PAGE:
The original idea (left), and as
it will be done (right). In the new version the materials that touch
are steel, whereas with the old version steel and aluminium touched.
Note that although the roof is steel it is galvanized
so I guess the steel gutter is actually touching zinc. In fact all
three metals are quite close on the galvanic table so I may be being
a bit paranoid, but I've never seen problems between steel and zinc
and have between steel and aluminium so better safe than sorry I
Having done the roof folding it's time to lift
the body from the chassis again so we can paint underneath and do
a few other small jobs.
The body is getting heavier and the legs are straining,
they also sway alarmingly with the slightest lateral movement. As
I plan to be working underneath for the next few days we decide
to X-brace the legs by welding some RHS between them.
The X-bracing temporarily welded
to the legs.
My cheap 60kg-rated wheels are starting
to feel the pressure.
We ease the truck from under the
an added safety measure we also sling the body to the overhead crane
beam using our plasma rope we recently bought for the winch. This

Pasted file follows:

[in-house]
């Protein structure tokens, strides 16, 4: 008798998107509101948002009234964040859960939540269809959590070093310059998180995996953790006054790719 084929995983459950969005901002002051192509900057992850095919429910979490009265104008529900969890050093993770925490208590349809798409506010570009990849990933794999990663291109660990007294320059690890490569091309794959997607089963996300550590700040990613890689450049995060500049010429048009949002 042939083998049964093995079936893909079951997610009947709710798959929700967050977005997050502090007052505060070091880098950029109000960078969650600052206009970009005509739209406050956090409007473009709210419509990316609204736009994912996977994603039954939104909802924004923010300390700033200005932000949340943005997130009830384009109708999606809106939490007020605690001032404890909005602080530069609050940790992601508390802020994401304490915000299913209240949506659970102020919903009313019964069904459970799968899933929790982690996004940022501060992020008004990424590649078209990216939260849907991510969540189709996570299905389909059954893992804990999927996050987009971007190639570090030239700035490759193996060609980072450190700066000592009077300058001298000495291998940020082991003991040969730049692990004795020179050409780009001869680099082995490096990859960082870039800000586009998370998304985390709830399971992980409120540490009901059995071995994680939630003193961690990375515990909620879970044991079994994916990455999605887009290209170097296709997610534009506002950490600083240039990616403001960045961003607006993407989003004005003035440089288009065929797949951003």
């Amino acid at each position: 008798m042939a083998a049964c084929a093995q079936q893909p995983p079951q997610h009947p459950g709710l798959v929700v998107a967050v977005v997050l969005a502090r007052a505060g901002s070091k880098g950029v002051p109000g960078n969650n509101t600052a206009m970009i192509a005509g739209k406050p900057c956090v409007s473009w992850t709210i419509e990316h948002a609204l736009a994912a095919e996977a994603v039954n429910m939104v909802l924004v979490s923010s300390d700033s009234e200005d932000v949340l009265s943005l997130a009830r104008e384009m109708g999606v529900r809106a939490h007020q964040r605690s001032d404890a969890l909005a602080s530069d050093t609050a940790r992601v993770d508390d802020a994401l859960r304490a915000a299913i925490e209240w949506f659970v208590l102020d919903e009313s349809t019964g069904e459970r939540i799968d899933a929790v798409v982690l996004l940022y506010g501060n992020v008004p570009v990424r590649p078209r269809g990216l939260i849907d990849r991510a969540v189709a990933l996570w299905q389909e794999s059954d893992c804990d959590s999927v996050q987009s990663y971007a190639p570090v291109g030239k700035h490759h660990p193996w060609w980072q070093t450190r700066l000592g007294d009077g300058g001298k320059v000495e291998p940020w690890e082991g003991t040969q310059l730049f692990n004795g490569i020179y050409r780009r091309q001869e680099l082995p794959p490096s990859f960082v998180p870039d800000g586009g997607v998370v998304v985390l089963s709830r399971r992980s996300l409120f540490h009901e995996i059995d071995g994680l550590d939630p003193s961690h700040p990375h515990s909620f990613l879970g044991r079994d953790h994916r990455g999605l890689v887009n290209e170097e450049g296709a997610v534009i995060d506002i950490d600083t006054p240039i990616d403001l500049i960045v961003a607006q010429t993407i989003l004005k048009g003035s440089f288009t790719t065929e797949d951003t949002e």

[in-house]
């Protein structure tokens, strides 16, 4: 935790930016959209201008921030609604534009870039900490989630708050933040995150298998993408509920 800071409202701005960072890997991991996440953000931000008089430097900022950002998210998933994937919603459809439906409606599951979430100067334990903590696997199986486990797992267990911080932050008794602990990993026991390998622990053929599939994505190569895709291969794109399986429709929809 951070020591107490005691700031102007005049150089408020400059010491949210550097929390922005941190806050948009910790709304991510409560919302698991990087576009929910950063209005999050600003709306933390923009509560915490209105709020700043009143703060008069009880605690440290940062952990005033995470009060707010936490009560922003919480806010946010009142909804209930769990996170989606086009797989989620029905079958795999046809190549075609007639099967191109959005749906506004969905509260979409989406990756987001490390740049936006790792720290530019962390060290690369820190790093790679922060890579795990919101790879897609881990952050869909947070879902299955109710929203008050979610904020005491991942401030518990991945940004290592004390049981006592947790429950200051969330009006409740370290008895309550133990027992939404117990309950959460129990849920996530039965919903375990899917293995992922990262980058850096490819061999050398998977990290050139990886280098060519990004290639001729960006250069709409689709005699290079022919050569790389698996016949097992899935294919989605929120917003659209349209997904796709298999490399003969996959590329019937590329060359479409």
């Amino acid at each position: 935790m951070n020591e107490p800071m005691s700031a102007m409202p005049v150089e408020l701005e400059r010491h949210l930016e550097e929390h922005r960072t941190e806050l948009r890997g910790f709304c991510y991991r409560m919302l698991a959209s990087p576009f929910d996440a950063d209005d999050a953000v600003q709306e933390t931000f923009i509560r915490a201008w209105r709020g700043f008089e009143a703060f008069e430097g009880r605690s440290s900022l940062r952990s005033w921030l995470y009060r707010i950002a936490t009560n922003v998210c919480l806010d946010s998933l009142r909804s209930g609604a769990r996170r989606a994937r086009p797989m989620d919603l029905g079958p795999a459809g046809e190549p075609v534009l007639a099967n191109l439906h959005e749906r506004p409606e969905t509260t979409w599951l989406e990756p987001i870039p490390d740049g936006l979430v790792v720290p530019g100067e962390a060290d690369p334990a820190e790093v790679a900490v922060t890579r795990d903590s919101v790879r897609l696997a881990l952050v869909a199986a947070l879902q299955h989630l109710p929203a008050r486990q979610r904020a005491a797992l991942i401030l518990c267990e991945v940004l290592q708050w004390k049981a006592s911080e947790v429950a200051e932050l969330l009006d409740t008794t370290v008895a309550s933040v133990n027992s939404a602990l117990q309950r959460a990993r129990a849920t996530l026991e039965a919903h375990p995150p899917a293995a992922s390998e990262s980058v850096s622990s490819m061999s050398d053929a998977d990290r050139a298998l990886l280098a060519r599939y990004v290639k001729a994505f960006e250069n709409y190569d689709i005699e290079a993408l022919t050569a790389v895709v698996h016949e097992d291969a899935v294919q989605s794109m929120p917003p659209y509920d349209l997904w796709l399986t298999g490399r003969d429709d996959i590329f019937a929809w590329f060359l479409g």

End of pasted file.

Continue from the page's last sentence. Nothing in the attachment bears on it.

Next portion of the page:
stuff is amazing, 50m (162 feet) of the 11mm (<1/2") rope
weighs just a few kilos, is rated at 12.7 tonnes (28,000lbs) and
even though it is all coiled up it hardly tangles at all.
50 metres of 11mm plasma winch rope.
The old steel cable was much larger at 16mm (5/8th"),
was too heavy to lift without mechanical help, and was all but impossible
With the body safely secured about 1400mm (55")
off the floor I can work on the underneath for the next few days.
This is the last time the body will be off the
truck, until I build version 3 that is :-)
Sat 6 Oct
With the body off is seems
like an opportune moment to weigh the chassis again. I weighed it
a couple of months ago of course but that was before I added all the
tanks, body mounts etc.
Last time it was 6 tonnes, what will it be now?
This time it's 6.5, not bad considering the amount
of stuff now hanging off the chassis.
Now I know that I will be able to weigh it again
when the body goes back on to find out exactly how heavy that is.